The first laser-guided wind reading technology has been installed atop a floating turbine, with a nacelle-mounted Lidar unit now operating on the FloatGen demonstrator turning off France.

First data collected using the technology, common in onshore wind but only recently being piloted on offshore wind farms, is said by the so-called Vamos consortium leader Stuttgart Wind Energy to be “very promising”, with a winter measurement campaign expect to “shed more light on the value of LiDAR on floating wind turbines”.

The Lidar, which uses light detection and ranging technology to shoot a laser beam into the sky to gauge wind flow by reading the way it “scatters” in the atmospheric particles, will inform projects on the validation of simulation tools, real-time wind data processing and advanced controller design, with an eye on developing lighter-weight and lower-cost floating turbine designs.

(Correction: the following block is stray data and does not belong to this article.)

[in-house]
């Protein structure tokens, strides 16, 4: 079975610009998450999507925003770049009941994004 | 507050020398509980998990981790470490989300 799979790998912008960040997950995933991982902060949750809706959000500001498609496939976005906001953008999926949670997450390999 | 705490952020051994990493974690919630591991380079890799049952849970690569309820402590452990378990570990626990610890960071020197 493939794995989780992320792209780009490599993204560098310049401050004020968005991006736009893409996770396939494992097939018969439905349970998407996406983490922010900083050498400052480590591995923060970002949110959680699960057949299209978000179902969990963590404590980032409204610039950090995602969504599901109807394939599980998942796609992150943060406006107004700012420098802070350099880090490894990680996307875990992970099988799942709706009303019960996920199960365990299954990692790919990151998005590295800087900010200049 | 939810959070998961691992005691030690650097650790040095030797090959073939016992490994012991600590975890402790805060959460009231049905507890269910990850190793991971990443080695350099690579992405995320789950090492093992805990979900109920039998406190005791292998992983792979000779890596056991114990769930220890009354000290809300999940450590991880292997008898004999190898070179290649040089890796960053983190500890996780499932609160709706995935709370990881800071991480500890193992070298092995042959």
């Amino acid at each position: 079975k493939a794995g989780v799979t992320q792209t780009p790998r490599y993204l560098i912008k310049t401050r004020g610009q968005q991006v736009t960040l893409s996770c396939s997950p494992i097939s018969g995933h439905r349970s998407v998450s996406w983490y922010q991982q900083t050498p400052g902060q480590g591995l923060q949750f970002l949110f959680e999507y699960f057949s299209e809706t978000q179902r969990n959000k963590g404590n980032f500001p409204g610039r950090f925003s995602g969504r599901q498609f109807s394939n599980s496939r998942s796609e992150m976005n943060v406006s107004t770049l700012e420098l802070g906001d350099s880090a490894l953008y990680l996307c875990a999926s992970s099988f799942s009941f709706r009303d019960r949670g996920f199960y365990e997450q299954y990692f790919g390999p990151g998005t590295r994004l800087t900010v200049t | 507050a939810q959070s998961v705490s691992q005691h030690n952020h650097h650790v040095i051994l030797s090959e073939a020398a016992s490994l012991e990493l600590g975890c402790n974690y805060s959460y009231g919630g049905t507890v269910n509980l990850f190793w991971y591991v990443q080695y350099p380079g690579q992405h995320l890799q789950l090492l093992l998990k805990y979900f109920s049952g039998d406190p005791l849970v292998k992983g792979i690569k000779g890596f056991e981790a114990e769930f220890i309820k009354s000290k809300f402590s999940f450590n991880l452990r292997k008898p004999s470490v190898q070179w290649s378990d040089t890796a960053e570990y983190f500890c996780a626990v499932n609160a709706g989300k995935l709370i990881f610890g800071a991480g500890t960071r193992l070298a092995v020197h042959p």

For the Vamos (validation, measurement and optimisation) project, funded by the German Federal Ministry for Economic Affairs & Energy and supported by the EU’s Marinet2 H2020 programme, two wind Lidar systems will be installed on the full-scale demonstrator, made up of a genericised 2MW Vestas turbine and a ‘damping pool’ platform design developed by Ideol, for a six-month measurement at the Sem-Rev test site off western France.

The Ideol floating wind platform has seen installation off Japan as well as France, with expectations the concept will be among the three leading design for the coming wave of projects off Europe, Asia and the US.